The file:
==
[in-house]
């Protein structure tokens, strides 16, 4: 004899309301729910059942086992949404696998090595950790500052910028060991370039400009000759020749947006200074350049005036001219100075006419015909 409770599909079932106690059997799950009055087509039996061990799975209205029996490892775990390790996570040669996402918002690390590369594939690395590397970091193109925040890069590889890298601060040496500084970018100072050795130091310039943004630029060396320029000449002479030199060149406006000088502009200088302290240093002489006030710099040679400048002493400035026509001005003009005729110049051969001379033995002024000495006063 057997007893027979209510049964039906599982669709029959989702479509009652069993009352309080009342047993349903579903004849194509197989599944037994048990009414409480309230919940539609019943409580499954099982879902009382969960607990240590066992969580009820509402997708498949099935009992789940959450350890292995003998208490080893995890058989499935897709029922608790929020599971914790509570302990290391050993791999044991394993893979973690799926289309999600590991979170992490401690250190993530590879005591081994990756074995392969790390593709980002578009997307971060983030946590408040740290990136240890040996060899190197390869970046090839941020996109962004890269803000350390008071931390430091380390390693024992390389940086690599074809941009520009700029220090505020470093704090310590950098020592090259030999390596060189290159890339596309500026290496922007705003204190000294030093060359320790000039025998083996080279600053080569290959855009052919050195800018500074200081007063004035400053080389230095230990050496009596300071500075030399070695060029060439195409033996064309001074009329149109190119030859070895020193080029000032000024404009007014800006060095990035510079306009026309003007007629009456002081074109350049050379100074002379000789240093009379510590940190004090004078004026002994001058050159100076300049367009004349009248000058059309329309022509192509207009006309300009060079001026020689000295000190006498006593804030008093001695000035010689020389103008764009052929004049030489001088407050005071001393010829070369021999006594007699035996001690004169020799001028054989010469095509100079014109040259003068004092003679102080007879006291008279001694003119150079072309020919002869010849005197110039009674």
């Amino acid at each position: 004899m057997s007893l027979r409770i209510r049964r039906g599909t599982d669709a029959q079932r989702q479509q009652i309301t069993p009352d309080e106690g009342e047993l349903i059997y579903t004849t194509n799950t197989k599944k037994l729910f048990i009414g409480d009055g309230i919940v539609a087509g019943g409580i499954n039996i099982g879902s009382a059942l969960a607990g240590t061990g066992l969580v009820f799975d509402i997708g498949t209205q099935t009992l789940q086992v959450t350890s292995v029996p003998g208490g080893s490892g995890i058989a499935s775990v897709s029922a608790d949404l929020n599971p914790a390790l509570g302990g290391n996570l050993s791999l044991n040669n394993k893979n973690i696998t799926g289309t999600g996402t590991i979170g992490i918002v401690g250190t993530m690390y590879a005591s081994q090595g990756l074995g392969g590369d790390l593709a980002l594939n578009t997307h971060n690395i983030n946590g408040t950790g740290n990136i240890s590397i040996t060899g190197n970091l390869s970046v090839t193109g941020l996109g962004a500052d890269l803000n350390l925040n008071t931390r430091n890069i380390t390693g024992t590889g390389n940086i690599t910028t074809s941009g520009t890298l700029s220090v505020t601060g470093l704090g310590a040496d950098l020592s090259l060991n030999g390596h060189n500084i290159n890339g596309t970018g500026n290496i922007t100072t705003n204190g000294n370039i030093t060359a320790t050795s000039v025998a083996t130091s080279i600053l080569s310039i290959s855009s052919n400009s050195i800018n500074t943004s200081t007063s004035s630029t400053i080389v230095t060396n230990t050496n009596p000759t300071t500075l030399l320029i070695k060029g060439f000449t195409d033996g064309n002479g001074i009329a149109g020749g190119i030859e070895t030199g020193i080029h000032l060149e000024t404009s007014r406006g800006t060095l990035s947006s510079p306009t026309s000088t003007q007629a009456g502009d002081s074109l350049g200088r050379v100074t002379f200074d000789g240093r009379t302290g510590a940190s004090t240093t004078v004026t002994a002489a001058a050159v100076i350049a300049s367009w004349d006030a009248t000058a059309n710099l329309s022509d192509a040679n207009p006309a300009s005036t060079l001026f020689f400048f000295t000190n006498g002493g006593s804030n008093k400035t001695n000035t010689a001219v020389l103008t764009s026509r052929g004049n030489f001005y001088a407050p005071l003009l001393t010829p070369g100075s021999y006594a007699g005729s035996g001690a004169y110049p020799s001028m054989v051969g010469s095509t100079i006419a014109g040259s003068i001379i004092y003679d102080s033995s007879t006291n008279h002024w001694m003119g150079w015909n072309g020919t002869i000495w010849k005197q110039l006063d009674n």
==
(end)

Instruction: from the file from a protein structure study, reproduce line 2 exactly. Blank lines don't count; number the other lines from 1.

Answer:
């Protein structure tokens, strides 16, 4: 004899309301729910059942086992949404696998090595950790500052910028060991370039400009000759020749947006200074350049005036001219100075006419015909 409770599909079932106690059997799950009055087509039996061990799975209205029996490892775990390790996570040669996402918002690390590369594939690395590397970091193109925040890069590889890298601060040496500084970018100072050795130091310039943004630029060396320029000449002479030199060149406006000088502009200088302290240093002489006030710099040679400048002493400035026509001005003009005729110049051969001379033995002024000495006063 057997007893027979209510049964039906599982669709029959989702479509009652069993009352309080009342047993349903579903004849194509197989599944037994048990009414409480309230919940539609019943409580499954099982879902009382969960607990240590066992969580009820509402997708498949099935009992789940959450350890292995003998208490080893995890058989499935897709029922608790929020599971914790509570302990290391050993791999044991394993893979973690799926289309999600590991979170992490401690250190993530590879005591081994990756074995392969790390593709980002578009997307971060983030946590408040740290990136240890040996060899190197390869970046090839941020996109962004890269803000350390008071931390430091380390390693024992390389940086690599074809941009520009700029220090505020470093704090310590950098020592090259030999390596060189290159890339596309500026290496922007705003204190000294030093060359320790000039025998083996080279600053080569290959855009052919050195800018500074200081007063004035400053080389230095230990050496009596300071500075030399070695060029060439195409033996064309001074009329149109190119030859070895020193080029000032000024404009007014800006060095990035510079306009026309003007007629009456002081074109350049050379100074002379000789240093009379510590940190004090004078004026002994001058050159100076300049367009004349009248000058059309329309022509192509207009006309300009060079001026020689000295000190006498006593804030008093001695000035010689020389103008764009052929004049030489001088407050005071001393010829070369021999006594007699035996001690004169020799001028054989010469095509100079014109040259003068004092003679102080007879006291008279001694003119150079072309020919002869010849005197110039009674």